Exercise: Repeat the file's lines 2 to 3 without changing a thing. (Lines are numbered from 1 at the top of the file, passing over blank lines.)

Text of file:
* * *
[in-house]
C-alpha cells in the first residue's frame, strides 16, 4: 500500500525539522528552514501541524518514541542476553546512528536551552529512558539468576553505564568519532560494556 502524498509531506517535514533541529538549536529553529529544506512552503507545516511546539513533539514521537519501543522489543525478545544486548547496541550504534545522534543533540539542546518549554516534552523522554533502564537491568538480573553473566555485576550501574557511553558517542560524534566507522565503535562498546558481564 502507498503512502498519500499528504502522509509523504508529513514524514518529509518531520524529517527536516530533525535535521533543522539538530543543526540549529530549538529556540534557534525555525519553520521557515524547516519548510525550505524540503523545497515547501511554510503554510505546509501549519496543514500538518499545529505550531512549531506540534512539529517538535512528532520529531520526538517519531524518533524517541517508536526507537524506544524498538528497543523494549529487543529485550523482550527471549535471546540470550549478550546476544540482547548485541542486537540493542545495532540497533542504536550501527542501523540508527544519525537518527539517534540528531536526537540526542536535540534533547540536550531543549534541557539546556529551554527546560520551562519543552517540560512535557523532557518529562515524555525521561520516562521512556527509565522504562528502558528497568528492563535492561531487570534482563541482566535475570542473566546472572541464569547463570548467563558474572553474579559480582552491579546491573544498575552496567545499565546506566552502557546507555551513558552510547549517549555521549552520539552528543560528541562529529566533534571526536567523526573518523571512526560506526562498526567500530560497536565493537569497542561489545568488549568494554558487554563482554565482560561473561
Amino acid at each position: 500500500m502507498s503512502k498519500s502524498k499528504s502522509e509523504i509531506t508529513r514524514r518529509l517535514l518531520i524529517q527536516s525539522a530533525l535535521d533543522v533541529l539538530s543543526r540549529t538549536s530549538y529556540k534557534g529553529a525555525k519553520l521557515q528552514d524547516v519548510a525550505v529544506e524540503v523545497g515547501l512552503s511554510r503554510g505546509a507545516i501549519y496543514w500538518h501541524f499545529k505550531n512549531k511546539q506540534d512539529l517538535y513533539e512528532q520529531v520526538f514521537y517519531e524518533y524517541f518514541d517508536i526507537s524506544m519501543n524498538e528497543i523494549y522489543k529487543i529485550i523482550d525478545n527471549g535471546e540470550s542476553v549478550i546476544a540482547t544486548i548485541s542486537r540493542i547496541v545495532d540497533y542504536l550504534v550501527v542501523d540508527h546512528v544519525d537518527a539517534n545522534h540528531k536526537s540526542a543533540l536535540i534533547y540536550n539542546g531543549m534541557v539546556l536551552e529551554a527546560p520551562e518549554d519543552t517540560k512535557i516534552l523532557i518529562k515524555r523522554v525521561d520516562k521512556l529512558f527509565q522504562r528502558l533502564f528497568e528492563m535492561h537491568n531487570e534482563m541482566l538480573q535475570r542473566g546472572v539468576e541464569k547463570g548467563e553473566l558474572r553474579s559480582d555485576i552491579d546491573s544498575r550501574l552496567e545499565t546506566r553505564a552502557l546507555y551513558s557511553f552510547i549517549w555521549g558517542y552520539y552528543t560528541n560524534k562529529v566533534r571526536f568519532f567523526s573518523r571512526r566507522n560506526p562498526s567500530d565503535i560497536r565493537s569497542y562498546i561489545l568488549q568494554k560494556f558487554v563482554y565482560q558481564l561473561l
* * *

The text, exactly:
C-alpha cells in the first residue's frame, strides 16, 4: 500500500525539522528552514501541524518514541542476553546512528536551552529512558539468576553505564568519532560494556 502524498509531506517535514533541529538549536529553529529544506512552503507545516511546539513533539514521537519501543522489543525478545544486548547496541550504534545522534543533540539542546518549554516534552523522554533502564537491568538480573553473566555485576550501574557511553558517542560524534566507522565503535562498546558481564 502507498503512502498519500499528504502522509509523504508529513514524514518529509518531520524529517527536516530533525535535521533543522539538530543543526540549529530549538529556540534557534525555525519553520521557515524547516519548510525550505524540503523545497515547501511554510503554510505546509501549519496543514500538518499545529505550531512549531506540534512539529517538535512528532520529531520526538517519531524518533524517541517508536526507537524506544524498538528497543523494549529487543529485550523482550527471549535471546540470550549478550546476544540482547548485541542486537540493542545495532540497533542504536550501527542501523540508527544519525537518527539517534540528531536526537540526542536535540534533547540536550531543549534541557539546556529551554527546560520551562519543552517540560512535557523532557518529562515524555525521561520516562521512556527509565522504562528502558528497568528492563535492561531487570534482563541482566535475570542473566546472572541464569547463570548467563558474572553474579559480582552491579546491573544498575552496567545499565546506566552502557546507555551513558552510547549517549555521549552520539552528543560528541562529529566533534571526536567523526573518523571512526560506526562498526567500530560497536565493537569497542561489545568488549568494554558487554563482554565482560561473561
Amino acid at each position: 500500500m502507498s503512502k498519500s502524498k499528504s502522509e509523504i509531506t508529513r514524514r518529509l517535514l518531520i524529517q527536516s525539522a530533525l535535521d533543522v533541529l539538530s543543526r540549529t538549536s530549538y529556540k534557534g529553529a525555525k519553520l521557515q528552514d524547516v519548510a525550505v529544506e524540503v523545497g515547501l512552503s511554510r503554510g505546509a507545516i501549519y496543514w500538518h501541524f499545529k505550531n512549531k511546539q506540534d512539529l517538535y513533539e512528532q520529531v520526538f514521537y517519531e524518533y524517541f518514541d517508536i526507537s524506544m519501543n524498538e528497543i523494549y522489543k529487543i529485550i523482550d525478545n527471549g535471546e540470550s542476553v549478550i546476544a540482547t544486548i548485541s542486537r540493542i547496541v545495532d540497533y542504536l550504534v550501527v542501523d540508527h546512528v544519525d537518527a539517534n545522534h540528531k536526537s540526542a543533540l536535540i534533547y540536550n539542546g531543549m534541557v539546556l536551552e529551554a527546560p520551562e518549554d519543552t517540560k512535557i516534552l523532557i518529562k515524555r523522554v525521561d520516562k521512556l529512558f527509565q522504562r528502558l533502564f528497568e528492563m535492561h537491568n531487570e534482563m541482566l538480573q535475570r542473566g546472572v539468576e541464569k547463570g548467563e553473566l558474572r553474579s559480582d555485576i552491579d546491573s544498575r550501574l552496567e545499565t546506566r553505564a552502557l546507555y551513558s557511553f552510547i549517549w555521549g558517542y552520539y552528543t560528541n560524534k562529529v566533534r571526536f568519532f567523526s573518523r571512526r566507522n560506526p562498526s567500530d565503535i560497536r565493537s569497542y562498546i561489545l568488549q568494554k560494556f558487554v563482554y565482560q558481564l561473561l